Browsing by Subject "urban segregation"

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  • Quesada, Florencia (2022)
    Living in the city's ravines is the common destiny of thousands of poor urban dwellers in Guatemala City, as is too often the case elsewhere in the Global South. The ravines surrounding the city represent one of the most visible and unjust urban spaces in the nation's capital. At the same time, Guatemala City has been among the most violent cities in the world and is highly vulnerable to climate change. Employing a critical spatial perspective and drawing on interviews in two at-risk communities-Arzu and 5 de Noviembre-this article examines the social production of such peripheral spaces. The levels of exclusion and inequalities are analysed by focusing on the multiple manifestations (visible and invisible) of violence and environmental risks, and deciphering the complex dynamics of both issues, which in turn generate more unequal and harmful conditions for residents. This article draws on the theoretical ideas elaborated by Edward Soja, Mustafa Dikec, and Teresa Caldeira on the contextualisation of spatial injustice and peripheral urbanisation to study the specific conditions of urban life and analyse the collective struggles of people in both communities to improve their current living conditions and mitigate the risk and the precariousness of their existence. The article underlines the need to make the processes of urban exclusion and extreme inequality visible to better understand how they have been socially and politically constructed. The research argues for more socially and ecologically inclusive cities within the process of unequal urbanisation.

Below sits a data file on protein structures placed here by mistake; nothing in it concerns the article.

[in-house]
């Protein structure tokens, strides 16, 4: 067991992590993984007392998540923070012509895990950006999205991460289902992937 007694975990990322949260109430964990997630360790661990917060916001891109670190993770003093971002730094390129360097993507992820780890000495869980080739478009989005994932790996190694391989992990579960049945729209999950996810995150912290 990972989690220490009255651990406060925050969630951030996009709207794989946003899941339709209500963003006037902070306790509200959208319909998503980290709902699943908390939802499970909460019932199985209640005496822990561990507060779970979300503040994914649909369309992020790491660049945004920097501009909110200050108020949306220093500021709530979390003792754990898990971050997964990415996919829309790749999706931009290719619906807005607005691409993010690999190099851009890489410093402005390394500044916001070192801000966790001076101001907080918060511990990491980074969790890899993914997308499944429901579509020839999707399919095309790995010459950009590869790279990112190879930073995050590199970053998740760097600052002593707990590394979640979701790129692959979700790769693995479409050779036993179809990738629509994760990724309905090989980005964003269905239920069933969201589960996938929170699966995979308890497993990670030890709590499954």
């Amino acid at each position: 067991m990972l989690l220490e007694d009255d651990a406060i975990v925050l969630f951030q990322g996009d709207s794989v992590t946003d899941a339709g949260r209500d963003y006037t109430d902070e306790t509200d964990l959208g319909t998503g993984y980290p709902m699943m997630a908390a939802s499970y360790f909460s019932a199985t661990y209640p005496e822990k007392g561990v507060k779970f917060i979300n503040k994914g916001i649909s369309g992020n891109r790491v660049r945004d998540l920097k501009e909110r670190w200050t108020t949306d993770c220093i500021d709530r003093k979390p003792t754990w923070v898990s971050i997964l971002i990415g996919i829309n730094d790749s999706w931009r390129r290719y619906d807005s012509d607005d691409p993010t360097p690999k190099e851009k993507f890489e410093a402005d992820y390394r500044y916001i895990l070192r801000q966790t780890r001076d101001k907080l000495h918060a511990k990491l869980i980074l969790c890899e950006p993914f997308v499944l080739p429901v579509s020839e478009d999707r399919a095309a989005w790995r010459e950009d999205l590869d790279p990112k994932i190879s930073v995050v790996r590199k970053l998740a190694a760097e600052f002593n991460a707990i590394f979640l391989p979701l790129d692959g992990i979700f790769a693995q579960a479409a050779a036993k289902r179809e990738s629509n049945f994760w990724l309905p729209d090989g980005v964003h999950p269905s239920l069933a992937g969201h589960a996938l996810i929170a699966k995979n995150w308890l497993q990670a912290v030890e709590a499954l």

• Bernelius, Venla Helminna; Vilkama, Katja (2019)
    Socio-spatial segregation has been recognised as an important factor affecting school segregation and educational attainment in urban schools. As urban populations grow and socio-spatial segregation has become a pressing issue in many contexts, a more sophisticated understanding of the interconnections between spatial and school segregation is needed, including the role of school catchment areas as a possible mediating factor. In our article, we focus on the two-way relationship between urban residential mobility and catchment area segregation in Helsinki, Finland. Using fine-grain statistical data we analyse how the long-term changes in spatial segregation have changed catchment area populations and how residential mobility of families with children is, in turn, related to catchment area composition. The analysis focuses on the majority population whose residential choices typically have the strongest impact on segregation patterns in cities. Our main finding is that there is a systematic relationship between socio-spatial segregation and catchment area differentiation, where the disadvantaged areas are consistently left behind in the general socio-economic development. Even though the institutional school quality is high throughout the city, the residential choices of families with children feed into the self-perpetuating cycles of segregation, as the most disadvantaged areas are rejected and privileged areas favoured in mobility patterns. The results highlight the need for urban educational policies with a high sensitivity to the persistent socio-spatial inequalities shaping educational opportunities.